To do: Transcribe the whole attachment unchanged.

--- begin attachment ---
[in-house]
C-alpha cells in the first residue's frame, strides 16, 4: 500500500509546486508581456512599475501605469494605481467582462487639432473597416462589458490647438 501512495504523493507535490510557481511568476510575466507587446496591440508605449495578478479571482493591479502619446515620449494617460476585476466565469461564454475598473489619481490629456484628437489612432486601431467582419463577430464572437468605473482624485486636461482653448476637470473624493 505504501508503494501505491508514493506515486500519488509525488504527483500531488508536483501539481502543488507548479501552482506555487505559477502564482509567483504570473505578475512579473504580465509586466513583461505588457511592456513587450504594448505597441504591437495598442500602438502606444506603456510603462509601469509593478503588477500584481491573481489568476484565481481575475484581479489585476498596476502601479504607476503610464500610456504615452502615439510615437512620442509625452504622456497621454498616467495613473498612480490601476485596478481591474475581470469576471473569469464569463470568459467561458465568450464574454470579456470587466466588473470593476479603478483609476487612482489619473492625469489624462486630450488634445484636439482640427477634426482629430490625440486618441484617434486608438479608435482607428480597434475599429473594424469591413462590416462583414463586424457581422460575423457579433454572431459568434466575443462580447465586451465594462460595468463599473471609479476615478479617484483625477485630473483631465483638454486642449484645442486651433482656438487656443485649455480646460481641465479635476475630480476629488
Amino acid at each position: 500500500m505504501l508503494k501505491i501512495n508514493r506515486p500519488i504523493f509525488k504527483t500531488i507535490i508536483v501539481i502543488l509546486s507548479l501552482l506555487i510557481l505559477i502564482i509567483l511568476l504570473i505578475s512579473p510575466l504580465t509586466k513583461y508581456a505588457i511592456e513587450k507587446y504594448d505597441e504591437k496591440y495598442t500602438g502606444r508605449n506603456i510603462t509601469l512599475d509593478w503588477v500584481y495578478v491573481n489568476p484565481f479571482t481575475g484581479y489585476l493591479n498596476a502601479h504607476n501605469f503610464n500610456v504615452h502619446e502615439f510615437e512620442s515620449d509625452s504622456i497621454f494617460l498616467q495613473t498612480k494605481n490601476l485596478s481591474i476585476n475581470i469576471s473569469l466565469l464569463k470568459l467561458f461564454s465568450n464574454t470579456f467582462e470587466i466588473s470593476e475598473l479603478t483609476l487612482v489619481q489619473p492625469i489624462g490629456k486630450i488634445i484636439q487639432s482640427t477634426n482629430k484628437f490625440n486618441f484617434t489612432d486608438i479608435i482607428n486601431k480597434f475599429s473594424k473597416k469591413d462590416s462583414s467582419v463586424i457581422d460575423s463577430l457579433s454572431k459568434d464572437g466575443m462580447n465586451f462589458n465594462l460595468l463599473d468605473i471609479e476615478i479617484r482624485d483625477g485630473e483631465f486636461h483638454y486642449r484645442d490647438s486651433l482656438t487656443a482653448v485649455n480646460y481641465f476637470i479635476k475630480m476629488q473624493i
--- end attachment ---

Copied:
[in-house]
C-alpha cells in the first residue's frame, strides 16, 4: 500500500509546486508581456512599475501605469494605481467582462487639432473597416462589458490647438 501512495504523493507535490510557481511568476510575466507587446496591440508605449495578478479571482493591479502619446515620449494617460476585476466565469461564454475598473489619481490629456484628437489612432486601431467582419463577430464572437468605473482624485486636461482653448476637470473624493 505504501508503494501505491508514493506515486500519488509525488504527483500531488508536483501539481502543488507548479501552482506555487505559477502564482509567483504570473505578475512579473504580465509586466513583461505588457511592456513587450504594448505597441504591437495598442500602438502606444506603456510603462509601469509593478503588477500584481491573481489568476484565481481575475484581479489585476498596476502601479504607476503610464500610456504615452502615439510615437512620442509625452504622456497621454498616467495613473498612480490601476485596478481591474475581470469576471473569469464569463470568459467561458465568450464574454470579456470587466466588473470593476479603478483609476487612482489619473492625469489624462486630450488634445484636439482640427477634426482629430490625440486618441484617434486608438479608435482607428480597434475599429473594424469591413462590416462583414463586424457581422460575423457579433454572431459568434466575443462580447465586451465594462460595468463599473471609479476615478479617484483625477485630473483631465483638454486642449484645442486651433482656438487656443485649455480646460481641465479635476475630480476629488
Amino acid at each position: 500500500m505504501l508503494k501505491i501512495n508514493r506515486p500519488i504523493f509525488k504527483t500531488i507535490i508536483v501539481i502543488l509546486s507548479l501552482l506555487i510557481l505559477i502564482i509567483l511568476l504570473i505578475s512579473p510575466l504580465t509586466k513583461y508581456a505588457i511592456e513587450k507587446y504594448d505597441e504591437k496591440y495598442t500602438g502606444r508605449n506603456i510603462t509601469l512599475d509593478w503588477v500584481y495578478v491573481n489568476p484565481f479571482t481575475g484581479y489585476l493591479n498596476a502601479h504607476n501605469f503610464n500610456v504615452h502619446e502615439f510615437e512620442s515620449d509625452s504622456i497621454f494617460l498616467q495613473t498612480k494605481n490601476l485596478s481591474i476585476n475581470i469576471s473569469l466565469l464569463k470568459l467561458f461564454s465568450n464574454t470579456f467582462e470587466i466588473s470593476e475598473l479603478t483609476l487612482v489619481q489619473p492625469i489624462g490629456k486630450i488634445i484636439q487639432s482640427t477634426n482629430k484628437f490625440n486618441f484617434t489612432d486608438i479608435i482607428n486601431k480597434f475599429s473594424k473597416k469591413d462590416s462583414s467582419v463586424i457581422d460575423s463577430l457579433s454572431k459568434d464572437g466575443m462580447n465586451f462589458n465594462l460595468l463599473d468605473i471609479e476615478i479617484r482624485d483625477g485630473e483631465f486636461h483638454y486642449r484645442d490647438s486651433l482656438t487656443a482653448v485649455n480646460y481641465f476637470i479635476k475630480m476629488q473624493i